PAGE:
Apparently, James Brown loved Christmas – so much, it could be argued, that he even decided to check out on Christmas Day. But seriously, he often did charitable work on the 25th December, handing out turkeys to the impoverished denizens of America’s black ghettos (and it was a tradition that he maintained right up until his death). This was his second, and arguably best, Yuletide album. It was issued in 1968 on King when the Godfather’s music was in a transitional phase, moving towards the harder funk style initiated by 1967’s ‘Cold Sweat’ and which would define his sound in the coming decade. Remastered in high definition (that’s 24-bit/96kHz to the bat-eared audiophiles out there), ‘A Soulful Christmas’ is pressed up on a festive, red CD that’s as shiny as Rudolph’s nose and presented in a mini-facsimile of the original LP sleeve complete with a Japanese-style OBI strip. Needless to say, it both sounds and looks good. But what about the quality of the music? Well, though the Godfather’s LPs could be patchy in the ’60s, ‘A Soulful Christmas’ is a consistent effort that’s stuffed with good tunes (and even the obligatory filler is of good quality).
The opener, ‘Santa Claus Goes Straight To The Ghetto,’ with its addictive shuffle groove is a bonafide holiday classic and so too is the set’s best cut, the funked-up title song features Maceo Parker’s jabbing sax. ‘Santa Claus, Santa Claus’ is a pleading, blues-infused ballad that channels the gospel fervour of ‘Try Me’ and ‘Please Please Please’ while ‘Christmas Is Coming’ is a funky instrumental (in the vein of ‘Cold Sweat’) peppered with stabbing horns and jazzy vibes. A similar arrangement, with a tinkling vibraphone to the fore, manifests itself on the infectious ‘Believers Shall Enjoy (Non Believers Shall Suffer).’ Another funkafied instrumental, ‘Christmas Is Coming,’ is another strong showcase highlighting the interlocking, rhythmic cohesion of Brown’s band (led by Alfred ‘Pee Wee’ Ellis at that point). James Brown returns on ‘Let’s Unite At Christmas,’ a smooth ballad with a message of harmony and togetherness. As regards the ‘filler,’ mentioned earlier, Brown included his then latest hit, the anthemic ‘Say It Loud – I’m Black & I’m Proud’ on the album as well as an instrumental cut called ‘In The Middle’ (which also appeared on Marva Whitney’s ‘It’s My Thing’ album and Brown’s ‘The Popcorn’ LP, both released in 1969).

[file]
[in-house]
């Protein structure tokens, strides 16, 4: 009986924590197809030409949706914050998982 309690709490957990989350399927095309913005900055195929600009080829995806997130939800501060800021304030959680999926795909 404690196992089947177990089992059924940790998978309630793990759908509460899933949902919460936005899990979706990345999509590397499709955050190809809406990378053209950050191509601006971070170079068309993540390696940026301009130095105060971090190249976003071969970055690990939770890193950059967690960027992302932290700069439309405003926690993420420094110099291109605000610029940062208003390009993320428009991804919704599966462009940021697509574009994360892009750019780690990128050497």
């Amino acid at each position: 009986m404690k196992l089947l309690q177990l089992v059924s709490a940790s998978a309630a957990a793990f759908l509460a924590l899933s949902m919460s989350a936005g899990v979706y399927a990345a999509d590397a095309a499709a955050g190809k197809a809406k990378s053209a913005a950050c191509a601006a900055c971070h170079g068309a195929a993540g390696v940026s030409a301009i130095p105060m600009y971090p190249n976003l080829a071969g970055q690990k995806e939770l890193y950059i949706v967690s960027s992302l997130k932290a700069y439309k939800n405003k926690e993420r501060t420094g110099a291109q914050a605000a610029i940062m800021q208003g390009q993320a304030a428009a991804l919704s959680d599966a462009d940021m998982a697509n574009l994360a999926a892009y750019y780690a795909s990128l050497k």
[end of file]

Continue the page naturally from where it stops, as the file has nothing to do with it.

If you’re a fan of The Godfather of Soul or a serious funk and soul disciple you’ll need to own this. It’s a genuine Christmas cracker that knocks the stuffing out of other seasonal albums. A serious stocking filler.